COVID-19 struck fear when it first came out at end of 2019. By March, 2020 thanks to modern aviation, it had found foothold on practically every continent. Malaysia entered its first total lockdown phase at the end of March last year. Fear was palpable everywhere. People were told to observe strict measures to avoid being infected. All of us were advised to head straight to the bathroom, bathe and change each time we went out. Many went to the extent of disinfecting even their groceries.
Everyone COVID-19 was deadly and we there was very little we knew about it. Hence, you had everything going overdrive. A year on, the virus is now evolving into different strains and it is even more contagious and as deadly as before. However, our understanding of the virus has also increased. We now understand with certainty on how COVID-19 spreads and now we have more tools to help us combat the disease.
The Carbon Dioxide (“CO2“) Detector
The carbon dioxide (“CO2“) sensor is one such tool. Our exhaled breath is filled with CO2 and this is where this compact little gadget comes in handy. The name says it all. This little tool measures the CO2 of its surrounding. Other than that, it also measures humidity, temperature, formaldehyde (HCHO – in mg/m3) and volatile organic compounds (TVOC – in mg/m3). I bought it primarily to test the carbon dioxide levels around me.
The virus can spread from an infected person’s mouth or nose in small liquid particles when they cough, sneeze, speak, sing or breathe. These particles range from larger respiratory droplets to smaller aerosols.World Health Organisation
We know now that COVID-19 is usually transmitted by inhaling the exhaled breaths of those infected. While we can’t confirm the existence of COVID-19 with this little tool, it does something else. It measures the amount of CO2 present in the area – an indication of whether the place has good ventilation, and that will give us an idea whether that particular area is at a higher risk of having the airborne virus.
CO2 levels – an indicator of good ventilation
Normal CO2 levels outside are below 400 parts per million (ppm). So if you have numbers higher than that, your place has poor ventilation. You are potentially inhaling stagnant air that is likely coming from other people. With this tool, you will know if an area has good ventilation. Once poor air quality is established, you can take steps to improve ventilation – which helps to lower the risks of infection.
|250 – 400 ppm||Normal background concentration in outdoor ambient air.|
|400 – 1,000 ppm||Concentrations typical of occupied indoor spaces with good air exchange.|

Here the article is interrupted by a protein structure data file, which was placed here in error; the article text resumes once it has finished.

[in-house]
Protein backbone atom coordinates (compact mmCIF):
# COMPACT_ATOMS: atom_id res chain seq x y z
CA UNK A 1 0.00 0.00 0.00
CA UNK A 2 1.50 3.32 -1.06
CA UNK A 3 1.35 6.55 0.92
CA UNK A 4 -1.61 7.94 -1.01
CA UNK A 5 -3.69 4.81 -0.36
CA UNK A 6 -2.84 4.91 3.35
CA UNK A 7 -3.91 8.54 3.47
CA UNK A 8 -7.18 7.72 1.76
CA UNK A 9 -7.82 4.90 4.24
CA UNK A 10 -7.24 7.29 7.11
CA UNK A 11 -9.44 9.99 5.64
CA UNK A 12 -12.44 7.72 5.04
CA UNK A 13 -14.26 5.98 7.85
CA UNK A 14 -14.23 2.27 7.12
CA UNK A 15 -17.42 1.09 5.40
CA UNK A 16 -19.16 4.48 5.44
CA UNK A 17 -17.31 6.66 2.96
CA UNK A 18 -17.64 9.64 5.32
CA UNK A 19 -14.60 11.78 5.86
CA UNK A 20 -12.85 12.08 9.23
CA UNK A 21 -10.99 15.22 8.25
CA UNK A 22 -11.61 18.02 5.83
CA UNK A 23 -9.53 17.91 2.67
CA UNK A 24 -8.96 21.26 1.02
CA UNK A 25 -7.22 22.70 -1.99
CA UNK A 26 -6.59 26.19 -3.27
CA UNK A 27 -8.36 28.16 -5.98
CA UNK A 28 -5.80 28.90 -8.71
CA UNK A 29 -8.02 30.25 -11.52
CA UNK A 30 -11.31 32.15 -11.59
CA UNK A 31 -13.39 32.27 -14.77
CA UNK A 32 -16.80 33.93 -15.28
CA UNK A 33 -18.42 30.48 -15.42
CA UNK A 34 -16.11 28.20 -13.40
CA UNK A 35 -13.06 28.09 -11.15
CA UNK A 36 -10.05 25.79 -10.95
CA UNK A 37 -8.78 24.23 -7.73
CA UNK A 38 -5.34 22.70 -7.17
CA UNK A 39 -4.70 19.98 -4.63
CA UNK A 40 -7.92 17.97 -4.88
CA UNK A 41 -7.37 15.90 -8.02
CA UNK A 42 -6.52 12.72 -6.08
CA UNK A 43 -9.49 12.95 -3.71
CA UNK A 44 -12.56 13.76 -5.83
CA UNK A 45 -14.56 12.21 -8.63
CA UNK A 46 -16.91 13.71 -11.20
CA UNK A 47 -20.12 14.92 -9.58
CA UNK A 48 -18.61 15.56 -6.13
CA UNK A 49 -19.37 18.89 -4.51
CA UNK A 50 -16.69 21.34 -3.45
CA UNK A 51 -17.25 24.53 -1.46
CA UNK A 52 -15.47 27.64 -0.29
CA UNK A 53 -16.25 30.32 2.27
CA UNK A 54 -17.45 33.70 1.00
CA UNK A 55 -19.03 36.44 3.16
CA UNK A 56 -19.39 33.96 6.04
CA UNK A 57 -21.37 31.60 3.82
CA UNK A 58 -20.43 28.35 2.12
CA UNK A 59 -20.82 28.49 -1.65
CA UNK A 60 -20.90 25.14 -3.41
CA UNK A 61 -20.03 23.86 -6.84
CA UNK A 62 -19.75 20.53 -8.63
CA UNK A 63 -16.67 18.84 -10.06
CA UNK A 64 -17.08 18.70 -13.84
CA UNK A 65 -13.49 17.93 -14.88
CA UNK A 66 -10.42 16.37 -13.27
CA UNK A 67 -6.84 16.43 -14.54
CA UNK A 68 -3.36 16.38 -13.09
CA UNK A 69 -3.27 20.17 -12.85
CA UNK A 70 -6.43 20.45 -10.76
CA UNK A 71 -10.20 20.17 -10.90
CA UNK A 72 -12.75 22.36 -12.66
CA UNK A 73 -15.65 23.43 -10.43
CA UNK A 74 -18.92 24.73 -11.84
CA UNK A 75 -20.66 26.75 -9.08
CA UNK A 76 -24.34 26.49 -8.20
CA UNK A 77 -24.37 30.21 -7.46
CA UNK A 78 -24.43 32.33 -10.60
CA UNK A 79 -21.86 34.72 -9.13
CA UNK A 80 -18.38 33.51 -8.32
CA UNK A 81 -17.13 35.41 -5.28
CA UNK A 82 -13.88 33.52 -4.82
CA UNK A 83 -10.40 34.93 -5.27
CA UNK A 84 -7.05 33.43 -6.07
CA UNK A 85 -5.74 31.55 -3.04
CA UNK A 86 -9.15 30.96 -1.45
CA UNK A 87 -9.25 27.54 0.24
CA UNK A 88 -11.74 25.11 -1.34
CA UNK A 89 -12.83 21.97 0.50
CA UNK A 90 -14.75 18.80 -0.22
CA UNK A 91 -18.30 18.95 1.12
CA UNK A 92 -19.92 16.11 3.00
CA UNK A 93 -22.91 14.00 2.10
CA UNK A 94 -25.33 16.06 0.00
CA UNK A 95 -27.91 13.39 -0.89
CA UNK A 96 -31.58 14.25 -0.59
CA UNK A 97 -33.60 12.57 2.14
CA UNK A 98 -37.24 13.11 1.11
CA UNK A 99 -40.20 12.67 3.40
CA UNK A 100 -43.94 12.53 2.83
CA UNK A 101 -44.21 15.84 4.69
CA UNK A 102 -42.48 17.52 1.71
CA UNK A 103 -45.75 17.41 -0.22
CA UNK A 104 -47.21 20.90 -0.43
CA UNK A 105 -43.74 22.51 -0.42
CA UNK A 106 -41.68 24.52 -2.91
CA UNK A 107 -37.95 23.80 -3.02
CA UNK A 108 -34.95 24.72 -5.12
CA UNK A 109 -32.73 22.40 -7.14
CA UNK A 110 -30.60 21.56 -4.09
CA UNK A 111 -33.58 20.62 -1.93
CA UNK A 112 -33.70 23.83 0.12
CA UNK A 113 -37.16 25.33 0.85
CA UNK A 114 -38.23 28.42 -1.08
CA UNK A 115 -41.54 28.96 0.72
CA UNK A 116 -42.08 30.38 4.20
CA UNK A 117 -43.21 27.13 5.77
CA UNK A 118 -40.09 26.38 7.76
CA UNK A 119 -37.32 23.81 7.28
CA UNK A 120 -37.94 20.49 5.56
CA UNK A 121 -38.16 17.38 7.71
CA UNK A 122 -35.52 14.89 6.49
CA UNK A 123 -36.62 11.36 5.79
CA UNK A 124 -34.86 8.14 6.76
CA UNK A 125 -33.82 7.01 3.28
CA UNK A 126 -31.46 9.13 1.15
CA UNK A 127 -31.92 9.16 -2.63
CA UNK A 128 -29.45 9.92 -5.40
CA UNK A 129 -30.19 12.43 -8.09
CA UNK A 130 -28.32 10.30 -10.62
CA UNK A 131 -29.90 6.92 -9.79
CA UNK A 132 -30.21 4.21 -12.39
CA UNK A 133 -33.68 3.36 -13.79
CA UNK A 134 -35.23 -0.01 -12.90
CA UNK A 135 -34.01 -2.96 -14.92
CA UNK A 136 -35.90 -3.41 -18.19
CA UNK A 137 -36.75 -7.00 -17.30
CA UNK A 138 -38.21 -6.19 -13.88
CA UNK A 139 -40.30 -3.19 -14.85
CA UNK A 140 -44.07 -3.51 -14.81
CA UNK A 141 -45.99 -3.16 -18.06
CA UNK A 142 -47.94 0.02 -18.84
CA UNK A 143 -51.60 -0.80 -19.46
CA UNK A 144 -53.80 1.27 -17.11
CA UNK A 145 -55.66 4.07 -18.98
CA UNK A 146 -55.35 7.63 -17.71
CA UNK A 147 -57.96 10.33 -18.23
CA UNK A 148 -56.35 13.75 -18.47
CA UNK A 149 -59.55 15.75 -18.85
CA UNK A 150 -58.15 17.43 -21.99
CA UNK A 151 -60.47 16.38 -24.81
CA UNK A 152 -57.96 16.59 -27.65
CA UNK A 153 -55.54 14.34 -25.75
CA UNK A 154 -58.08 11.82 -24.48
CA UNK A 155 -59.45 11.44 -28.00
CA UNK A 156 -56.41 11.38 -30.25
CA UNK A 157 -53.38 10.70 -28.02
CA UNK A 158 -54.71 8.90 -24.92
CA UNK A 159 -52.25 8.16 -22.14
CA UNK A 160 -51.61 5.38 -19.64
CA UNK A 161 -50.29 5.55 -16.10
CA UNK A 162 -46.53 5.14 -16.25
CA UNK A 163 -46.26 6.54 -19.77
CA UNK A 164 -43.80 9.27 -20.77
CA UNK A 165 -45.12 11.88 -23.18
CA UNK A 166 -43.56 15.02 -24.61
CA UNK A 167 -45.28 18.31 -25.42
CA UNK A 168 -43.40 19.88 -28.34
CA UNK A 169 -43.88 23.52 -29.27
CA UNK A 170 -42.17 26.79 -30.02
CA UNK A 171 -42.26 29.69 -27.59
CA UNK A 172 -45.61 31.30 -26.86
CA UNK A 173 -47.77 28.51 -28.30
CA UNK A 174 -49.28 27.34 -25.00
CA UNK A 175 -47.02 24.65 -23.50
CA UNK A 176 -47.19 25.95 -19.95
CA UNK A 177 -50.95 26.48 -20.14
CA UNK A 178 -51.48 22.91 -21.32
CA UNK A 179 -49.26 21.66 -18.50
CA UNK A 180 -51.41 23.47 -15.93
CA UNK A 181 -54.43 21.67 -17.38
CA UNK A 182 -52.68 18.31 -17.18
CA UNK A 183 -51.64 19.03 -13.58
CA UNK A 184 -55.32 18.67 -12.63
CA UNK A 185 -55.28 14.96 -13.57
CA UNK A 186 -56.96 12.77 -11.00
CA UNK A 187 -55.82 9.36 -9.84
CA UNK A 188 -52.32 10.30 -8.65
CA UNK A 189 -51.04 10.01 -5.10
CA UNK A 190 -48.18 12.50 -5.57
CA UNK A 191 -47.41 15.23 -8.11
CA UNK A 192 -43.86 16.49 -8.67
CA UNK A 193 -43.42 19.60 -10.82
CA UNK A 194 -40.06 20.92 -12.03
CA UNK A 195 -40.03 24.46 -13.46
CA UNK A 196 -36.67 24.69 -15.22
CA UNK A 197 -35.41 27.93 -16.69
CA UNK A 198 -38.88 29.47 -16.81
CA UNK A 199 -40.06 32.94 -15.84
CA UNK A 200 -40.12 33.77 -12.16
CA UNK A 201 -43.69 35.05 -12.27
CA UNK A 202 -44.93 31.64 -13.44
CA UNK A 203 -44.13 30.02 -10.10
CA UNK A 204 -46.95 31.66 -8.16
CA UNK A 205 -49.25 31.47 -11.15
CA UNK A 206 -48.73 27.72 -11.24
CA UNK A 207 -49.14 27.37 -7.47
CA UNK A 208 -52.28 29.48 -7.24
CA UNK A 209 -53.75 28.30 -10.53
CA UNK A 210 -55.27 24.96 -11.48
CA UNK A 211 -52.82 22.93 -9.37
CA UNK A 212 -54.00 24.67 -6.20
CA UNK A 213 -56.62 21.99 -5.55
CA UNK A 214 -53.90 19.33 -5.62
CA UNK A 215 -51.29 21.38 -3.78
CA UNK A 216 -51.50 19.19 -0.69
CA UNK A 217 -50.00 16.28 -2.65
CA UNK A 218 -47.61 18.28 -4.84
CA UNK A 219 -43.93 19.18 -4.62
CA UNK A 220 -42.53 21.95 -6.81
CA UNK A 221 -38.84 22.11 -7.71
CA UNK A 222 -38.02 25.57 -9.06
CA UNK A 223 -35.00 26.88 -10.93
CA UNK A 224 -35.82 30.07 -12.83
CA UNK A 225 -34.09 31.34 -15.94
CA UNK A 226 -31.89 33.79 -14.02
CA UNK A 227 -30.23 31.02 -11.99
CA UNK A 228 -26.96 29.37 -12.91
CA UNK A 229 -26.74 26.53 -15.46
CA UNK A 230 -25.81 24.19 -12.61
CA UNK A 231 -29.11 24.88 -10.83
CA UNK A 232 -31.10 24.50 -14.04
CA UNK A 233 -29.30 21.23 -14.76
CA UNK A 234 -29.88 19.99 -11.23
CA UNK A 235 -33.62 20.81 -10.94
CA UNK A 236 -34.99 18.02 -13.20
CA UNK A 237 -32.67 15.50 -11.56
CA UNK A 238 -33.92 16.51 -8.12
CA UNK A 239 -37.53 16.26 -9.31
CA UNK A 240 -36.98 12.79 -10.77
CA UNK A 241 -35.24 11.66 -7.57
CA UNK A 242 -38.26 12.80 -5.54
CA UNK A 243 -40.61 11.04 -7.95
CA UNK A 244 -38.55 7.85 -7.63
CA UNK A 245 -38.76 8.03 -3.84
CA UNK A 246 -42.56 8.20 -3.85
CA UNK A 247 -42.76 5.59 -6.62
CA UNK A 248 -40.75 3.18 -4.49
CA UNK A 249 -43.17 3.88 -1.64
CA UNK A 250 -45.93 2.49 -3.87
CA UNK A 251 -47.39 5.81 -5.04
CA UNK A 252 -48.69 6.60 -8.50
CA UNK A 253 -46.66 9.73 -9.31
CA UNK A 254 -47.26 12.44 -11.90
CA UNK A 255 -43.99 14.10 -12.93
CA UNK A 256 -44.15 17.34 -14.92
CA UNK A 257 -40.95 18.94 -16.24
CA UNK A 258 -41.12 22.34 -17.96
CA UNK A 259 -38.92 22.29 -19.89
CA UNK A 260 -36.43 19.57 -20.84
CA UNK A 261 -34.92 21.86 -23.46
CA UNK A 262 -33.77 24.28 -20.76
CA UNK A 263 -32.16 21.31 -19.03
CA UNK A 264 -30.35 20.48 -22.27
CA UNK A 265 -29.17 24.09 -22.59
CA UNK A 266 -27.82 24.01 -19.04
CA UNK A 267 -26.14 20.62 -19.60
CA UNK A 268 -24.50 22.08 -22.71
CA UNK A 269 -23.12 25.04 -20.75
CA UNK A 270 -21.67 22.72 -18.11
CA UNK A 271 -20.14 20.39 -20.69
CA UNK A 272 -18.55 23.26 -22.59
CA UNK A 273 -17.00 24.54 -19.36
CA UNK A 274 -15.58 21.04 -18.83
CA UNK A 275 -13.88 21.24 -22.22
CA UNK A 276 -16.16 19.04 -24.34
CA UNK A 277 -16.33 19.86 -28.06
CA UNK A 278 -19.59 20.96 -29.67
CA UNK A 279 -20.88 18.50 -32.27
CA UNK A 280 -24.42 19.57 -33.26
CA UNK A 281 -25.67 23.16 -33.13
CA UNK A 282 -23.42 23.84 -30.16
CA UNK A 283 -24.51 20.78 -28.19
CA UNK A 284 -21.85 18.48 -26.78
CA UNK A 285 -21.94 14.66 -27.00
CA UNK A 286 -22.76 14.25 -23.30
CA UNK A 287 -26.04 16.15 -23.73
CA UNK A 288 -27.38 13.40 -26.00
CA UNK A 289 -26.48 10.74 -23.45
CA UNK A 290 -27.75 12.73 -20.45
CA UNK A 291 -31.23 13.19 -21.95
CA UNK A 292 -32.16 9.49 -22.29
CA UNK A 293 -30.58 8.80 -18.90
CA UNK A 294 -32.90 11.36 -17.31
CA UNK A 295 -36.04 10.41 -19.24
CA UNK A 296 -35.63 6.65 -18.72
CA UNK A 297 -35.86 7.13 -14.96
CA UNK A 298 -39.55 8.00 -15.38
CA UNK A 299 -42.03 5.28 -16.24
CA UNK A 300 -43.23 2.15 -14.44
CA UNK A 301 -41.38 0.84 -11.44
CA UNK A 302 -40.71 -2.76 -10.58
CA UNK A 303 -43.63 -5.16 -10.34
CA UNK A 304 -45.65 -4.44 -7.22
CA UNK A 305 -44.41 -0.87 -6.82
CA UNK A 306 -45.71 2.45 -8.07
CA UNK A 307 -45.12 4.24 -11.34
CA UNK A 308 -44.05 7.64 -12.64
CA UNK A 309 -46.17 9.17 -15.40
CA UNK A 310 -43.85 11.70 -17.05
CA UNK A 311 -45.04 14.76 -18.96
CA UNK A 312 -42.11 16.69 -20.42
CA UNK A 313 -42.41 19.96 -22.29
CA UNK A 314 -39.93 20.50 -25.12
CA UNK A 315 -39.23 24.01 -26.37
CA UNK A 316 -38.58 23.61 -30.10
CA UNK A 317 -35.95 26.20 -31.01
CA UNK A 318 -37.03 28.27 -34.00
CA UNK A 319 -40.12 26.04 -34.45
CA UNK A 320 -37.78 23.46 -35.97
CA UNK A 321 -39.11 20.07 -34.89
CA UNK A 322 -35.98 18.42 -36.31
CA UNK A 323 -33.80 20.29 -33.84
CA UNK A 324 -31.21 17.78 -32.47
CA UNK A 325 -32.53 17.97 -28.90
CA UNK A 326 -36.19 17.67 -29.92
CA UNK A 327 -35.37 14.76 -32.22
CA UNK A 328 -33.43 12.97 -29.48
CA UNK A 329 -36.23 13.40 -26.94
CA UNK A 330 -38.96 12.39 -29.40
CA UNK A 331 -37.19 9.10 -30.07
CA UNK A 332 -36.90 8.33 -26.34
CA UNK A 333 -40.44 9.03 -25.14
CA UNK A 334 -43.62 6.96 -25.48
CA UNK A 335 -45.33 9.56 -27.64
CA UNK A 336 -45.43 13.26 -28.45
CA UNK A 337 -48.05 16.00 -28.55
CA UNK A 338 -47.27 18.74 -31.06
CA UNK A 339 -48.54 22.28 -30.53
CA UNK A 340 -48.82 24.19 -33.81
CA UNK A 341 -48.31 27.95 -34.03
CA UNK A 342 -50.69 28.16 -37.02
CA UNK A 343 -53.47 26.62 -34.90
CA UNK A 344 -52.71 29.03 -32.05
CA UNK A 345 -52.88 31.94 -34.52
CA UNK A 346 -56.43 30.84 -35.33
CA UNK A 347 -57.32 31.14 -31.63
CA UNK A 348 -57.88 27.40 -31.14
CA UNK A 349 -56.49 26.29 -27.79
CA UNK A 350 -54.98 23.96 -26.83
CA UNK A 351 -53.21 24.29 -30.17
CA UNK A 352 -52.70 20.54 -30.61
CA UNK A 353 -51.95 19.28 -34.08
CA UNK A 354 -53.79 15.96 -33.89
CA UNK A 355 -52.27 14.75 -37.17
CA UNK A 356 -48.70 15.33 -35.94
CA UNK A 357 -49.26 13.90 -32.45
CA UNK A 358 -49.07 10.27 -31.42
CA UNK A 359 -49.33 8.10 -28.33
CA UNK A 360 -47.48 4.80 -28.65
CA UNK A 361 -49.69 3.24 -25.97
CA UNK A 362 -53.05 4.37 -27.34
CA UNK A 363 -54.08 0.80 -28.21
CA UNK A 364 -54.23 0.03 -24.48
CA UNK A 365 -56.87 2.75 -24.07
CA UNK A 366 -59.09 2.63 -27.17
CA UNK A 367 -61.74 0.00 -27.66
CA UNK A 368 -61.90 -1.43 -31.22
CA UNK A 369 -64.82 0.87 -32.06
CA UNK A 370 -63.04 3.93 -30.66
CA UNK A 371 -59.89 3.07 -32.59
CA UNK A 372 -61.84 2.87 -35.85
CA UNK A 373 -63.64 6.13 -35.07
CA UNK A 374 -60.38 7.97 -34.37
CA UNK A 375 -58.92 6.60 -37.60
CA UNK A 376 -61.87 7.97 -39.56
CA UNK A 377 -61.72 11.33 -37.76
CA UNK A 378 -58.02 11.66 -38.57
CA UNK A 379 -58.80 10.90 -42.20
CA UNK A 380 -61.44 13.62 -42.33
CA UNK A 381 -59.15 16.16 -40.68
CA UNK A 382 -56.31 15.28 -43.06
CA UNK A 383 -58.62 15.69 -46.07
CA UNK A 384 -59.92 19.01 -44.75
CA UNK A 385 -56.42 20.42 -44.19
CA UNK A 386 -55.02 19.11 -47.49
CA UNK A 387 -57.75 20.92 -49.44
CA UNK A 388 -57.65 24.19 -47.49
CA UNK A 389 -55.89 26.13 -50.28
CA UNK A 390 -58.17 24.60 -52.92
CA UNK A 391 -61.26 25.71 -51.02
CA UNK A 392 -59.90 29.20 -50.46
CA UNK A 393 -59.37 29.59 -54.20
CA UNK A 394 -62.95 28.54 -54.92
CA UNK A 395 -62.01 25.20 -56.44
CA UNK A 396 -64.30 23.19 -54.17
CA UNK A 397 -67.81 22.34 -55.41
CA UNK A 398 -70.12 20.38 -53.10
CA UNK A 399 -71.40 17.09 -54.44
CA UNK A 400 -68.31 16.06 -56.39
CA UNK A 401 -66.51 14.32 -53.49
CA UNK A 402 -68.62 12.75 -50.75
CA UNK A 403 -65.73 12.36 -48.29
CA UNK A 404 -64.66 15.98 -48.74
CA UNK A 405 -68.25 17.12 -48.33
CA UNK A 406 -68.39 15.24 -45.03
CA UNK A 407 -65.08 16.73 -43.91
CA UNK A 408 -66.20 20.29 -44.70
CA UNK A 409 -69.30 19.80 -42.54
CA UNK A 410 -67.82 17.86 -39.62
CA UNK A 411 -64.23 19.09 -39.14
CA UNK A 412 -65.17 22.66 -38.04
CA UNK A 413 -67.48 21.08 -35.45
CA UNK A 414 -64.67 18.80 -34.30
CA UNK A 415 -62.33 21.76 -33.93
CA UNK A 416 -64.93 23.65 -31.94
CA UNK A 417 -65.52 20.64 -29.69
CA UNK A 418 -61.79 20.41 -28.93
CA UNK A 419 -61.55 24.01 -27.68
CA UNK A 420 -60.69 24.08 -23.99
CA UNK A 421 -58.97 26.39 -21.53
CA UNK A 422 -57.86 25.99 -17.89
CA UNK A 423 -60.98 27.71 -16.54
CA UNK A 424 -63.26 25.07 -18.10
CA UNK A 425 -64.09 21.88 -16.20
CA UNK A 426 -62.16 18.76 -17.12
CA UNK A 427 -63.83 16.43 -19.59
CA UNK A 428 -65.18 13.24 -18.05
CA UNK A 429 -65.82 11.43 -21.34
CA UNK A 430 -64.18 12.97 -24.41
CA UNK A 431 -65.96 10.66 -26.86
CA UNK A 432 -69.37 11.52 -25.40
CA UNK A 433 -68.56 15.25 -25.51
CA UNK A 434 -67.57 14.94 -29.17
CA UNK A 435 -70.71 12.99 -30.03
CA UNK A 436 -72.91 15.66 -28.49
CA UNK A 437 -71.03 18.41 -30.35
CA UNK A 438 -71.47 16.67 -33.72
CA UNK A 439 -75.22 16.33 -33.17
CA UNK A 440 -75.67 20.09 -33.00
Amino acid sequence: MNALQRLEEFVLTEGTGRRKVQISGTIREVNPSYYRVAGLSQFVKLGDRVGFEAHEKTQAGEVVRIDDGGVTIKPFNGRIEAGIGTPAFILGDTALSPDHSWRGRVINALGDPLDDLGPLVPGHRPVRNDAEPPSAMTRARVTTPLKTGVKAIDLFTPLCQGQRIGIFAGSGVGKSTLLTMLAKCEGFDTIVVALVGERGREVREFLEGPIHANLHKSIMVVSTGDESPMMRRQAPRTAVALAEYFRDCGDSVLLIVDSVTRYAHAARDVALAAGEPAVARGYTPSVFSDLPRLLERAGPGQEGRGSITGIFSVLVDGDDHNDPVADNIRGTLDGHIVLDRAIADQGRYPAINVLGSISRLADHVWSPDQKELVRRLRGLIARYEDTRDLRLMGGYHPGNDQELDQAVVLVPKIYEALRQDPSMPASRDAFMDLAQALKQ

|1,000 – 2,000 ppm||Complaints of drowsiness and poor air.|
|> 2,000 ppm||Headaches, sleepiness and stagnant, stale, stuffy air. Poor concentration, loss of attention, increased heart rate and slight nausea may also be present. Prolonged exposure may lead to serious oxygen deprivation resulting in permanent brain damage, coma, and even death.|
I tested out a unit which I got from Lazada, and got others to test it out for me at other areas. The first place I tested out, of course was the house. Smaller rooms had higher readings while the hall downstairs had an almost normal reading – generally hovering between 400 – 500 ppm. In the garden, the readings hovered between 400 – 410 ppm.
Did you know that Earth’s CO2 passed the 400 ppm threshold in 2015 and has never fallen below 400 ppm since?
Then I had my mom test it out at school and this is what she recorded for me.
In the morning when she entered the class, the reading was 400+ ppm. As the day got warmer, it climbed up a bit. Then she had her first class. 12 students and one teacher, and the reading shot up to 1125 ppm. The air-cons and ventilation fan were switched on and readings returned to 400+ ppm after about 10 minutes. This showed that the ventilation fan was quite effective in clearing the room of the CO2. The readings stayed at 400+ ppm for the rest of the lesson.
Should you get one?
In my opinion, I think this little gadget is quite helpful in helping us understand the quality of air around us. While it is not a total solution to reduce the risk of COVID-19 infections (or any other infections diseases for that matter), it does remind us that we need to open the window frequently to get the air circulating.
Do take note too that this little guy measures just CO2 levels, and not whether COVID-19 is present – which means that in times like this when COVID-19 is still on a rampage, measures such as wearing masks are still most effective in making sure that the virus doesn’t get airborne. When things return to normal, it’s still a good tool to have around as it will remind us of our air quality. In certain countries, pubs fix this tool to help them monitor the air. When the readings go above 2000 ppm, you’ll know that over capacity is happening.
The model I got was from Mainland China, it’s about half the price of those sold locally.
There are similar ones on Shopee, but it’s slightly more expensive.
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